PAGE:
Bathroom unusable in rental flat

Collapse
X
 
  • Filter
  • Time
  • Show
Clear All
new posts

    Bathroom unusable in rental flat

    My girlfriend and I have been renting a ground floor flat privately for about the past 12 months.

    Unfortunately as a result of some dodgy building work in the first floor flat our bathroom and kitchen were badly flooded leading to severe damp and damage to the walls and ceiling. This led to mold growing in the kitchen, bathroom and conservatory.

    The landlord has been reasonably good about getting repair work done through his insurers, but they have effectively said that the flat would need to dry out before the building work could be started.

    So 6 months down the line we are finally getting the works done, the (only) bathroom has been torn out leaving just the toilet (which is only plumbed in via the outpipe so has to be flushed with a bucket). This means that we are without a flushing toilet, bath, shower, sink or even a door.

    The landlord advised us that the work to repair and refit would take about a week, which we were willing to put up with, but the builder has discovered that the beam supporting the wall between the bathroom and kitchen is now effectively rotted through, which means that it will need to be torn down and replaced with a stud wall. Which means that the works will be extended by at least a couple of weeks.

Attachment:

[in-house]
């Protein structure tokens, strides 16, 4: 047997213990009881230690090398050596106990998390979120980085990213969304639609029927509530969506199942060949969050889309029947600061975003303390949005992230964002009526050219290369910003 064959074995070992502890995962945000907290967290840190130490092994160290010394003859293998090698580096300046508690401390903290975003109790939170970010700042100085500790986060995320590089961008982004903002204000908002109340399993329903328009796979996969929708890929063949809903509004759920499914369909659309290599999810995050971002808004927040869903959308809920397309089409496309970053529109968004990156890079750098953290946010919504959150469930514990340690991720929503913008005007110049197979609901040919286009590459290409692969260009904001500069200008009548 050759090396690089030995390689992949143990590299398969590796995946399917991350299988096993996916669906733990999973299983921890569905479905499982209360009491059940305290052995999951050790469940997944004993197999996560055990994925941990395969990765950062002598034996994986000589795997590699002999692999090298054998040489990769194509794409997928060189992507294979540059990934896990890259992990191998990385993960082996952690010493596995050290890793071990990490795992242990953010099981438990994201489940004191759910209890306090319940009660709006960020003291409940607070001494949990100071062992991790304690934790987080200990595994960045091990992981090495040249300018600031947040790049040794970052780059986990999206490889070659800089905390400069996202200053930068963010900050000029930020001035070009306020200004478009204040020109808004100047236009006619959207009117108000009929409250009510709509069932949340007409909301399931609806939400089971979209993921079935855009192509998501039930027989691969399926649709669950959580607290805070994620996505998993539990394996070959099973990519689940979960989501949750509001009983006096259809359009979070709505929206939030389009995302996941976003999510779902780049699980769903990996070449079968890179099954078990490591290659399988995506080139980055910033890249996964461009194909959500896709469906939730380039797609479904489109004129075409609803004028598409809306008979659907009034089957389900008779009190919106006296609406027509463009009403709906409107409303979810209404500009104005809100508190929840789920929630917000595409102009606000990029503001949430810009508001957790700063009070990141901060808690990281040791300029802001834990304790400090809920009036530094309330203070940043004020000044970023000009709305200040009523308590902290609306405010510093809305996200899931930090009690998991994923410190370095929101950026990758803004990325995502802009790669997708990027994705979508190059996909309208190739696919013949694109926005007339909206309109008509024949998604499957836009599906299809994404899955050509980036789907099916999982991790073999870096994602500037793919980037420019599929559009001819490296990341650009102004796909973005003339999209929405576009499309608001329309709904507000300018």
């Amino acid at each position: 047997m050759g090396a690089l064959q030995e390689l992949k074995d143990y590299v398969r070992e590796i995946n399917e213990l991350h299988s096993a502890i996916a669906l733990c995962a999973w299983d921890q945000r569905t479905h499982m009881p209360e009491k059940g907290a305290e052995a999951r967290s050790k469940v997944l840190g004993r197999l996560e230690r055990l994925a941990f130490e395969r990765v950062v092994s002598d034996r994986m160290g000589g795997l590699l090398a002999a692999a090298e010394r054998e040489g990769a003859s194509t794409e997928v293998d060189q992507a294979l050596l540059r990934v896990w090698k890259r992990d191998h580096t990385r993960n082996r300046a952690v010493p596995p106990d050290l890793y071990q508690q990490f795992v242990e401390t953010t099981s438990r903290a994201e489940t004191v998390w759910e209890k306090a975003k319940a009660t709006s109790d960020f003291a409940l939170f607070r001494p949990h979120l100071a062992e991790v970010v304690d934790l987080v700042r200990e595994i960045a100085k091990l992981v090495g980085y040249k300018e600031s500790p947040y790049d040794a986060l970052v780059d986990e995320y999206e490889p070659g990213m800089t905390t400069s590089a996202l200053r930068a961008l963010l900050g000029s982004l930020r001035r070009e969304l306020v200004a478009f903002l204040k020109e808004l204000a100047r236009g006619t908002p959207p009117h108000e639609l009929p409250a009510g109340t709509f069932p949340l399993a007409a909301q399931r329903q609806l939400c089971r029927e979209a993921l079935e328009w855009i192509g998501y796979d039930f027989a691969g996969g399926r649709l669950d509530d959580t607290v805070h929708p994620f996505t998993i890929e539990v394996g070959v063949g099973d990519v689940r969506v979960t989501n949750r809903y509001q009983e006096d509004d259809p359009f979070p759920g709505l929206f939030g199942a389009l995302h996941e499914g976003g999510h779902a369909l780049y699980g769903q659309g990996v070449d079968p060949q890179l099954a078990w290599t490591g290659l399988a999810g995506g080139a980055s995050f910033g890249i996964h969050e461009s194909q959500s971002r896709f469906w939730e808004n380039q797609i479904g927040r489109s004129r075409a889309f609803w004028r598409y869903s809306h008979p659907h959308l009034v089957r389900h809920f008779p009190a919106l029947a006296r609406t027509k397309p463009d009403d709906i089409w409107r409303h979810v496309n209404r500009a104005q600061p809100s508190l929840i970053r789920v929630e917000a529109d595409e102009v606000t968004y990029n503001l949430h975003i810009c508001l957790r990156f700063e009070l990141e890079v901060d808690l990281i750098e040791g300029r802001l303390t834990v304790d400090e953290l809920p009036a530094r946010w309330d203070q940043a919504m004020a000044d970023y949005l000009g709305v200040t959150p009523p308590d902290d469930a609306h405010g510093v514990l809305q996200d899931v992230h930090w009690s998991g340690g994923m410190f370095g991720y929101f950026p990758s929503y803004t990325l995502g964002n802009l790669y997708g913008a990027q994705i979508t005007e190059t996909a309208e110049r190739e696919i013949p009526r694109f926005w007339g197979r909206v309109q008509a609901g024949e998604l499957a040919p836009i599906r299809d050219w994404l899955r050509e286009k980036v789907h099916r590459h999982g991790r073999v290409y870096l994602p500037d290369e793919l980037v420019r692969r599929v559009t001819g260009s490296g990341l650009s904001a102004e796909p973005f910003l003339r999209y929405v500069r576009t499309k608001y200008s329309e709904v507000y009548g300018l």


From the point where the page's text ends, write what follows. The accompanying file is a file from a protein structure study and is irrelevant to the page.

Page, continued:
The flat is also covered in a layer of dust throughout as it seems the builders have opened every door that we had closed and are using our living room and conservatory for storing building materials.

    What are our rights in terms of getting somewhere to wash and a working toilet - as it stands we have had a couple of days washing at the kitchen sink (which is not ideal when your kitchen is overlooked by the neighbours garden) but it is obviously less than ideal when both myself and my girlfriend work long hours in the city.

    If the works now result in the loss of both the bathroom and kitchen, should the landlord (insurance?) be paying for a hotel/alternative property for us?

    Any advice would be greatly appreciated.

    Base

    #2
    I would be reasonably confident in describing your home as uninhabitable, and therefore the landlord has an obligation to provide you with alternative accommodation.

    Alternatively, if you have friends you can sofa-surf with, maybe it would be more attractive for your landlord to not charge you rent for the period.

    Comment


      #3
      Unfortunately, as above. Your landlord should provide you with temporary housing in a hotel or another property they own.
      Alternatively, if its just the w/c or toilet. They may be able to rent one of those temporary bathrooms.

      Id take some photos and videos, some evidence gathering if it is disputed at any point by LL. Id give LL opportunity to provide alternate accommodation until you pay for it yourself, you may need to claim it back via court then you see.

      I think you your still obligated to pay the rent, ridiculous as it may seem. Unless LL gives you written exception.

      Comment

      Latest Activity

      Collapse

      Working...
      X